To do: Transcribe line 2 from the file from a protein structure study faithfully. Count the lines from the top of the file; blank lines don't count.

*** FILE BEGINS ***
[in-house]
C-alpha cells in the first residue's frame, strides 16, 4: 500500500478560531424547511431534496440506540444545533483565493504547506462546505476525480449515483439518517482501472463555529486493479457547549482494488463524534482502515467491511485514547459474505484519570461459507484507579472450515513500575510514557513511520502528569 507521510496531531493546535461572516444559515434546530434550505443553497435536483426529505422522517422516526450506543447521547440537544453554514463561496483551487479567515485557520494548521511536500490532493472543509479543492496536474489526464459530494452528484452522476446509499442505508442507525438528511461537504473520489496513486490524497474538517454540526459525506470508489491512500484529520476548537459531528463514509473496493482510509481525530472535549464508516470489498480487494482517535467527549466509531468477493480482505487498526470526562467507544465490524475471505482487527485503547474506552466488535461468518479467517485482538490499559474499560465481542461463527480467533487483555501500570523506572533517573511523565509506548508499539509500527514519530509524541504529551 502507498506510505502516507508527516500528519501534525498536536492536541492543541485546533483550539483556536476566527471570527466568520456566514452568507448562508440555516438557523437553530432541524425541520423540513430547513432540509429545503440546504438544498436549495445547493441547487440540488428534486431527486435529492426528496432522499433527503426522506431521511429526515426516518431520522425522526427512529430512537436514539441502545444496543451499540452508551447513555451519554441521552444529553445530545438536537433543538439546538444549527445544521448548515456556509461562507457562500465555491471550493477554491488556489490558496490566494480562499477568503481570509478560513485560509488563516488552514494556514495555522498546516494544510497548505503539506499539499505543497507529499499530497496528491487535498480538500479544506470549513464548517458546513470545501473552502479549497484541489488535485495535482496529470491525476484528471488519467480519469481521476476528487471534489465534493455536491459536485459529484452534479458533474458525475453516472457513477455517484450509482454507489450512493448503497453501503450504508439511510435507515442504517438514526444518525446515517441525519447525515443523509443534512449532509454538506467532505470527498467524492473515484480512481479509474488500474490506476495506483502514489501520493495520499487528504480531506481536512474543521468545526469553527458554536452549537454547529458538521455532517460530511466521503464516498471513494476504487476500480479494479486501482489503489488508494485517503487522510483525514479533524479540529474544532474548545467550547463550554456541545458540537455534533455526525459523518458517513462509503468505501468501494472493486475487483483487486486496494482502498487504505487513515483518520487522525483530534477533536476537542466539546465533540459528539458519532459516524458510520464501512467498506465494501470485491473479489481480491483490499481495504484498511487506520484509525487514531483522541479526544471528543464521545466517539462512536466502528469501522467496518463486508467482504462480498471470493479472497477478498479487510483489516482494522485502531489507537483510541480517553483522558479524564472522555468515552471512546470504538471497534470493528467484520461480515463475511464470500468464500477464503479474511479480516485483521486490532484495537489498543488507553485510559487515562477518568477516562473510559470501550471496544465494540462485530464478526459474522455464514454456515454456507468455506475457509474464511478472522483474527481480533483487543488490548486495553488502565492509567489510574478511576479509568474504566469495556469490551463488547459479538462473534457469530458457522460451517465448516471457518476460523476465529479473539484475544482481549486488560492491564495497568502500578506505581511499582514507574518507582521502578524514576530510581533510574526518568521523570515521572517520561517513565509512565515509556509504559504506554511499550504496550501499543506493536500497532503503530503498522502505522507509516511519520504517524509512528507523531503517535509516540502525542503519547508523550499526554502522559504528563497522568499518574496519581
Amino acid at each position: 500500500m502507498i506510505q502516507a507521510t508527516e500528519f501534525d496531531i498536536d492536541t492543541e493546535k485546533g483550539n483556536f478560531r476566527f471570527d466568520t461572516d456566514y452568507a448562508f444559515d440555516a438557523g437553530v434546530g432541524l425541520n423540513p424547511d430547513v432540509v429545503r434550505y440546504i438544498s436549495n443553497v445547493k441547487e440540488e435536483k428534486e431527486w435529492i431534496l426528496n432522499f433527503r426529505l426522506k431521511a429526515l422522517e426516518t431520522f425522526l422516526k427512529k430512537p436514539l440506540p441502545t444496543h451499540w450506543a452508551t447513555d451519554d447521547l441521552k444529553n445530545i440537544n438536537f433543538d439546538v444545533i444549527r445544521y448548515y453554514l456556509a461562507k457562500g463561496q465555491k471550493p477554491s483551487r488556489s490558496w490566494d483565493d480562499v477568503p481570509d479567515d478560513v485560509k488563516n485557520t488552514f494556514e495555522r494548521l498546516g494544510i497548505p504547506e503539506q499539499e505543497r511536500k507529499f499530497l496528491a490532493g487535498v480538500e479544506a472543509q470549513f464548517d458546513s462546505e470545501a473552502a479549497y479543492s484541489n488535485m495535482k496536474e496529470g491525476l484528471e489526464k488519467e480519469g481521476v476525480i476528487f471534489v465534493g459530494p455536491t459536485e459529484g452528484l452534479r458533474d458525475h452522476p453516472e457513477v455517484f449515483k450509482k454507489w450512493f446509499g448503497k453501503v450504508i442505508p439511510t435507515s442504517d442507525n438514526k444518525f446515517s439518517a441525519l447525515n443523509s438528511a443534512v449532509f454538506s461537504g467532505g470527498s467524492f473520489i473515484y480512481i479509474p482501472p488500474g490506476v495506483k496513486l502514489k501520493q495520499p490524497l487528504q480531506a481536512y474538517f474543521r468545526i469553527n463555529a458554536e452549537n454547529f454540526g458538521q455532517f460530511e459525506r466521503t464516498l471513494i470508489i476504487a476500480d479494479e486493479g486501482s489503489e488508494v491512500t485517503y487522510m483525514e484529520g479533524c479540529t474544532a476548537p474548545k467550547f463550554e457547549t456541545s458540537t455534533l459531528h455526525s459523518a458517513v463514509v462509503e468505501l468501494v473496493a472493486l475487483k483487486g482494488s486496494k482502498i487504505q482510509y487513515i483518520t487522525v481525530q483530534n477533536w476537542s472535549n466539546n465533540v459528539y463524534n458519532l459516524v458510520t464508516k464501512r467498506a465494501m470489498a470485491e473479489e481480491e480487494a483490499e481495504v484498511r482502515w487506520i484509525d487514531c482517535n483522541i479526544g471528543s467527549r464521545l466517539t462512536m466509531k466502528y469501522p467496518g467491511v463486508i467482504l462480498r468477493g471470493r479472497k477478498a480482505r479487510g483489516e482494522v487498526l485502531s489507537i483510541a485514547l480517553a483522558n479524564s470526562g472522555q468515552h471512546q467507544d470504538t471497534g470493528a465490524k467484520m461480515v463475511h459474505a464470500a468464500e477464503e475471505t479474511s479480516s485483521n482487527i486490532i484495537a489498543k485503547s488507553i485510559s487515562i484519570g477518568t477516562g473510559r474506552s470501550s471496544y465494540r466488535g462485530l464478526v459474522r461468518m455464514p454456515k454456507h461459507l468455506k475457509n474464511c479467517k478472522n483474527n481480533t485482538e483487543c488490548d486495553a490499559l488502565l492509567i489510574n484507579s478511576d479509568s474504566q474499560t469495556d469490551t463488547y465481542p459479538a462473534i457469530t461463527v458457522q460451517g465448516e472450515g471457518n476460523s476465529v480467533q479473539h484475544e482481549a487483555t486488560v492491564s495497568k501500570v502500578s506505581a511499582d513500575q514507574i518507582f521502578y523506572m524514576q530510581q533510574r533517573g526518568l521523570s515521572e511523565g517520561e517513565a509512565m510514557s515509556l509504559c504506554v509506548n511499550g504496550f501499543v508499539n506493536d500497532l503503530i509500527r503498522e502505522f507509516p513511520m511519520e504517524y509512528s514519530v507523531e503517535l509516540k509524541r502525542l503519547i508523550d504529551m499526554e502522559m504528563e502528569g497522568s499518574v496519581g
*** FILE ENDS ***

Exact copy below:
C-alpha cells in the first residue's frame, strides 16, 4: 500500500478560531424547511431534496440506540444545533483565493504547506462546505476525480449515483439518517482501472463555529486493479457547549482494488463524534482502515467491511485514547459474505484519570461459507484507579472450515513500575510514557513511520502528569 507521510496531531493546535461572516444559515434546530434550505443553497435536483426529505422522517422516526450506543447521547440537544453554514463561496483551487479567515485557520494548521511536500490532493472543509479543492496536474489526464459530494452528484452522476446509499442505508442507525438528511461537504473520489496513486490524497474538517454540526459525506470508489491512500484529520476548537459531528463514509473496493482510509481525530472535549464508516470489498480487494482517535467527549466509531468477493480482505487498526470526562467507544465490524475471505482487527485503547474506552466488535461468518479467517485482538490499559474499560465481542461463527480467533487483555501500570523506572533517573511523565509506548508499539509500527514519530509524541504529551 502507498506510505502516507508527516500528519501534525498536536492536541492543541485546533483550539483556536476566527471570527466568520456566514452568507448562508440555516438557523437553530432541524425541520423540513430547513432540509429545503440546504438544498436549495445547493441547487440540488428534486431527486435529492426528496432522499433527503426522506431521511429526515426516518431520522425522526427512529430512537436514539441502545444496543451499540452508551447513555451519554441521552444529553445530545438536537433543538439546538444549527445544521448548515456556509461562507457562500465555491471550493477554491488556489490558496490566494480562499477568503481570509478560513485560509488563516488552514494556514495555522498546516494544510497548505503539506499539499505543497507529499499530497496528491487535498480538500479544506470549513464548517458546513470545501473552502479549497484541489488535485495535482496529470491525476484528471488519467480519469481521476476528487471534489465534493455536491459536485459529484452534479458533474458525475453516472457513477455517484450509482454507489450512493448503497453501503450504508439511510435507515442504517438514526444518525446515517441525519447525515443523509443534512449532509454538506467532505470527498467524492473515484480512481479509474488500474490506476495506483502514489501520493495520499487528504480531506481536512474543521468545526469553527458554536452549537454547529458538521455532517460530511466521503464516498471513494476504487476500480479494479486501482489503489488508494485517503487522510483525514479533524479540529474544532474548545467550547463550554456541545458540537455534533455526525459523518458517513462509503468505501468501494472493486475487483483487486486496494482502498487504505487513515483518520487522525483530534477533536476537542466539546465533540459528539458519532459516524458510520464501512467498506465494501470485491473479489481480491483490499481495504484498511487506520484509525487514531483522541479526544471528543464521545466517539462512536466502528469501522467496518463486508467482504462480498471470493479472497477478498479487510483489516482494522485502531489507537483510541480517553483522558479524564472522555468515552471512546470504538471497534470493528467484520461480515463475511464470500468464500477464503479474511479480516485483521486490532484495537489498543488507553485510559487515562477518568477516562473510559470501550471496544465494540462485530464478526459474522455464514454456515454456507468455506475457509474464511478472522483474527481480533483487543488490548486495553488502565492509567489510574478511576479509568474504566469495556469490551463488547459479538462473534457469530458457522460451517465448516471457518476460523476465529479473539484475544482481549486488560492491564495497568502500578506505581511499582514507574518507582521502578524514576530510581533510574526518568521523570515521572517520561517513565509512565515509556509504559504506554511499550504496550501499543506493536500497532503503530503498522502505522507509516511519520504517524509512528507523531503517535509516540502525542503519547508523550499526554502522559504528563497522568499518574496519581